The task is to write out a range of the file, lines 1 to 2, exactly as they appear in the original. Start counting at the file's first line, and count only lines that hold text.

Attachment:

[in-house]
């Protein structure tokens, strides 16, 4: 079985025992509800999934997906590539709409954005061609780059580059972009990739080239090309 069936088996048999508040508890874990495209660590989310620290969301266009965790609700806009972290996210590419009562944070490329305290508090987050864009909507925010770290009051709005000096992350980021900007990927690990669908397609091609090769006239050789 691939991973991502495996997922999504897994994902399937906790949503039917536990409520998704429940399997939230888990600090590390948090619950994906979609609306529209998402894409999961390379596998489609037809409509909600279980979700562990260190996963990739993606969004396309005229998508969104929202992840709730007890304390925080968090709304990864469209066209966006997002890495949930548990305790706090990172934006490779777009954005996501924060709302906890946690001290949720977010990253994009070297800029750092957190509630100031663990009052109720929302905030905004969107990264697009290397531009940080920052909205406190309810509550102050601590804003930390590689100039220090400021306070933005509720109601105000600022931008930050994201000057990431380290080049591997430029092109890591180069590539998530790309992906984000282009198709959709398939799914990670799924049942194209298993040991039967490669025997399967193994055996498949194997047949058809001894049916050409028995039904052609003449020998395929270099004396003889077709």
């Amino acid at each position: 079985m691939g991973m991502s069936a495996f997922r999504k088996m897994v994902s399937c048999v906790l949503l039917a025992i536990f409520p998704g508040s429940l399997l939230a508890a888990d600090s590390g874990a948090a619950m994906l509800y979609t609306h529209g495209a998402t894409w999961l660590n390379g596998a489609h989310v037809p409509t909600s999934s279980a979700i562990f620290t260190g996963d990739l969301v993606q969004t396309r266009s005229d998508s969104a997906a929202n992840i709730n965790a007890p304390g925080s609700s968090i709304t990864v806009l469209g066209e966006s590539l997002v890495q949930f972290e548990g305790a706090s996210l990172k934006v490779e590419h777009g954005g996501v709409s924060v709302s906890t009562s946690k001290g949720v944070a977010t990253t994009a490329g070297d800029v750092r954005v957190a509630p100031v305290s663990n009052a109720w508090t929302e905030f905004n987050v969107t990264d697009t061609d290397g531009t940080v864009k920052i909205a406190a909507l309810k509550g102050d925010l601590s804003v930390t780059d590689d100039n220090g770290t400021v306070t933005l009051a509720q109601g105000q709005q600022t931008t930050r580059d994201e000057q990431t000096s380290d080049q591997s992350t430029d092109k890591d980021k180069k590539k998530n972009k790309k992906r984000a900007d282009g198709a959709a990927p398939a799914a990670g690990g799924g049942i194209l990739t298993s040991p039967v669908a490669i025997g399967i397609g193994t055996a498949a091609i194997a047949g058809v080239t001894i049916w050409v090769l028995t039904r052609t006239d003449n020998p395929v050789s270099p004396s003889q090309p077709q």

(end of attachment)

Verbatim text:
[in-house]
């Protein structure tokens, strides 16, 4: 079985025992509800999934997906590539709409954005061609780059580059972009990739080239090309 069936088996048999508040508890874990495209660590989310620290969301266009965790609700806009972290996210590419009562944070490329305290508090987050864009909507925010770290009051709005000096992350980021900007990927690990669908397609091609090769006239050789 691939991973991502495996997922999504897994994902399937906790949503039917536990409520998704429940399997939230888990600090590390948090619950994906979609609306529209998402894409999961390379596998489609037809409509909600279980979700562990260190996963990739993606969004396309005229998508969104929202992840709730007890304390925080968090709304990864469209066209966006997002890495949930548990305790706090990172934006490779777009954005996501924060709302906890946690001290949720977010990253994009070297800029750092957190509630100031663990009052109720929302905030905004969107990264697009290397531009940080920052909205406190309810509550102050601590804003930390590689100039220090400021306070933005509720109601105000600022931008930050994201000057990431380290080049591997430029092109890591180069590539998530790309992906984000282009198709959709398939799914990670799924049942194209298993040991039967490669025997399967193994055996498949194997047949058809001894049916050409028995039904052609003449020998395929270099004396003889077709």